Quantfury Gazette

Ticketmaster is turning out to be an expensive ticket for Live Nation’s (NYSE:LYV) concert empire

Nathan Crooks
Quantfury Team

Ticketmaster is often blamed for soaring concert prices worldwide, but its parent company, Live Nation (NYSE:LYV), may pay the steepest price yet. This vertically integrated giant, which also leads in concert promotion and venue operation, could soon face a courtroom showdown with the US Department of Justice, which has been investigating allegations of growing monopoly power and anti-competitive behavior for years.

An expected lawsuit from the DOJ would mark a significant reversal for the agency, which in 2010 decided not to block the merger of Live Nation and Ticketmaster after extracting concessions it said would preserve some competition in the market for primary ticket sales. Since then, the combined company has turned into a live entertainment powerhouse, producing 44,000 concerts and selling 550 million tickets a year in more than 35 countries. But customers haven’t always been happy along the way, with the average cost of a concert ticket more than doubling over the past 14 years. Some of those prices can appear to have gone to the Moon, with a front row seat at an upcoming Shakira concert in Miami currently on sale for $2,450. 

Investors should closely watch the upcoming case to see which aspects of Live Nation’s business the DOJ will target. A series of broad allegations across multiple business segments might raise fears of an eventual breakup of the company, while a targeted, narrower approach could lead to hopes for a settlement that allows Live Nation to resolve the matter and focus on the music again. It’s worth noting that the government has a mixed record of winning antitrust cases.

Live Nation’s latest regulatory troubles hit a fever pitch two years ago after it was accused of botching ticket presales for a Taylor Swift tour. The ordeal eventually prompted a hearing at the US Senate Committee on the Judiciary, which was called to investigate how to better protect consumers and promote competition in live entertainment. The scrutiny has dragged down the company’s shares, which have declined 27% from an all-time high just before the latest regulatory concerns began. Most recently, the shares suffered an immediate 9% decline following a report that the DOJ lawsuit was finally imminent. That’s all come as the company just reported its biggest year ever, with revenue rising 36% in 2023 to $22.7 billion. After saying profit also rose 46% last year to more than $1 billion, the company promised additional “compounding by double-digits” over the next several years.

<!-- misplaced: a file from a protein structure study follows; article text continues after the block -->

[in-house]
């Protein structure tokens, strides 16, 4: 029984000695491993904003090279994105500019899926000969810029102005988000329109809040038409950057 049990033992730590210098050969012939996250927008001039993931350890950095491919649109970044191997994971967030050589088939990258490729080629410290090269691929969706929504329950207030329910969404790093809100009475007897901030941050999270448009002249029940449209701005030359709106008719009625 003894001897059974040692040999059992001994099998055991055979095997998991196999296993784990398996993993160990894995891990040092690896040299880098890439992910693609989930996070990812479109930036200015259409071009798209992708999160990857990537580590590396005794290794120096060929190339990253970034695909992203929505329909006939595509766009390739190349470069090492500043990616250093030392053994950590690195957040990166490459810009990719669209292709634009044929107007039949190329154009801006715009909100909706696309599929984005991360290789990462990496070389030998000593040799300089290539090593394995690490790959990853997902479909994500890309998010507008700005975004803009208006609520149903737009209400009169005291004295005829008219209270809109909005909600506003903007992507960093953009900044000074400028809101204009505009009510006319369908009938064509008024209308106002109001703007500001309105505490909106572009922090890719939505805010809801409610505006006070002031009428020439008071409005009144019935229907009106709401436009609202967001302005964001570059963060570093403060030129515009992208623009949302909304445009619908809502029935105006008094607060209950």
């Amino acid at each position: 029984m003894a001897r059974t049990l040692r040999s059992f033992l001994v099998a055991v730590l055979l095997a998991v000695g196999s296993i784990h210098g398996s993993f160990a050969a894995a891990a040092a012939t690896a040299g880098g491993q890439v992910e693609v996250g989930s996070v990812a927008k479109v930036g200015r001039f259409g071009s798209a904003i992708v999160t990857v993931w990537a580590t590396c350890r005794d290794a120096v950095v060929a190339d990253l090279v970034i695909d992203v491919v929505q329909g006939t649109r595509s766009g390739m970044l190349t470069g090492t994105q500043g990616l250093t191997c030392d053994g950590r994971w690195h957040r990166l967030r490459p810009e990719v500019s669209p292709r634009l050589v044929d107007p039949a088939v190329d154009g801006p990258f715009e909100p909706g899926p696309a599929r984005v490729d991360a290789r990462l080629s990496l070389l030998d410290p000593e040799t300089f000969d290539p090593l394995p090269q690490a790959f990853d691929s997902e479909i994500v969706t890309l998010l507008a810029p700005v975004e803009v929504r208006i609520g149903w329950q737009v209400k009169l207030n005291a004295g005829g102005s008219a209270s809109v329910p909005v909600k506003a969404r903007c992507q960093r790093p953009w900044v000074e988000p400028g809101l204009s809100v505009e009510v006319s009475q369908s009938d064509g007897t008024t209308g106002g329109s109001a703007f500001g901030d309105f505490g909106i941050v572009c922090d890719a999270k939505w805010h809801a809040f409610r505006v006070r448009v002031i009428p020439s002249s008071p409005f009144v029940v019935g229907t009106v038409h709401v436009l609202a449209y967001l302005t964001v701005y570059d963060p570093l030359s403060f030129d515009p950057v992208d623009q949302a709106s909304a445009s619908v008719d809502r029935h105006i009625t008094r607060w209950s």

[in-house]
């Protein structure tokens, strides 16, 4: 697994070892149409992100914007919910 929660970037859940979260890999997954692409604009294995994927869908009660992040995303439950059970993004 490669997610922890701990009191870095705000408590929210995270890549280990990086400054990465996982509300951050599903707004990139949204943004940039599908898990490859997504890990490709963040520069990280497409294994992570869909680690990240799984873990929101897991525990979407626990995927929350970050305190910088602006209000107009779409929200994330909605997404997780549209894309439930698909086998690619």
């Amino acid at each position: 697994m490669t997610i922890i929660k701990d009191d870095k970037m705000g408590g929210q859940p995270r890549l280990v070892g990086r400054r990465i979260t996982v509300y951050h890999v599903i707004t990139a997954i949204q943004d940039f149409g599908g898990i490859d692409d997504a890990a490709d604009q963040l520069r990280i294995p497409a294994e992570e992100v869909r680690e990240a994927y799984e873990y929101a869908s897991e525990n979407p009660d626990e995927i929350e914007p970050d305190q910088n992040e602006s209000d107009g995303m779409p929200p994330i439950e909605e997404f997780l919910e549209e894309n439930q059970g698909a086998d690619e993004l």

Live Nation tried to preemptively defend itself in a blog post last month penned by executive VP for corporate and regulatory affairs Dan Wall in which he wrote that “statements to the effect that Live Nation and Ticketmaster ‘keep ticket prices high’ are just flat wrong.”

“Tickets are actually priced by artists and teams,” he wrote, pointing to changing economics in the music industry that have caused artists to rely on live events to make money instead of selling recorded albums. “It’s their show, they get to decide what it costs to get in.”

The defense, however, glossed over the fact that Live Nation is much more than just a ticket seller. Besides event promotion, the company also owns famed music franchises such as the House of Blues and stakes in festivals like Brazil’s Rock in Rio, and it even operates a majority of the top grossing amphitheaters in the US. That all gives it substantial power at every level of the multi-billion dollar touring industry, which now accounts for about 95% of money that artists make. Critics say the company can use its power at multiple levels of the business to its advantage. 

“Ticketmaster’s control of the primary ticketing market has been heavily scrutinized, but that is just one piece of the puzzle,” the American Economic Liberties Project said in a report last year. “Live Nation uses its promoter and artist management business lines as bargaining chips to gain exclusive contracts with venues.”

The American Antitrust Institute argues that only a complete divestiture of Ticketmaster would eliminate Live Nation’s “ability and incentive to throttle independent venues,” but the organization noted that any eventual outcome is far from certain. “Any monopolization case under Section 2 of the Sherman Act could take years to litigate to resolution, and could be snagged in a transition to a different administration,” it wrote. “This would be reminiscent of the government’s 2001 case against Microsoft when, in the hand-off from the Clinton to Bush II administrations, DOJ caved on the remedy and agreed to a handful of ineffective concessions.”

Live Nation’s president and CFO, Joe Berchtold, told investors on a recent earnings call that the company is cooperating with investigators. “We continue to answer any questions they have,” he said. “They control the timing, and we’ll watch it play out.”

While no company wants scrutiny from antitrust regulators, Live Nation investors may be set to benefit from whatever ends up happening. The company has been a leader in the transition to the so-called “experience economy,” but uncertainty surrounding the antitrust investigation has so far not allowed it to turn rising revenue and profits into significant gains for shareholders. A resolution to the matter will let the company get back to business and allow the market to more appropriately value the company. The coming lawsuit will be the first step in that process.


Want to get published in the Quantfury Gazette? Learn more.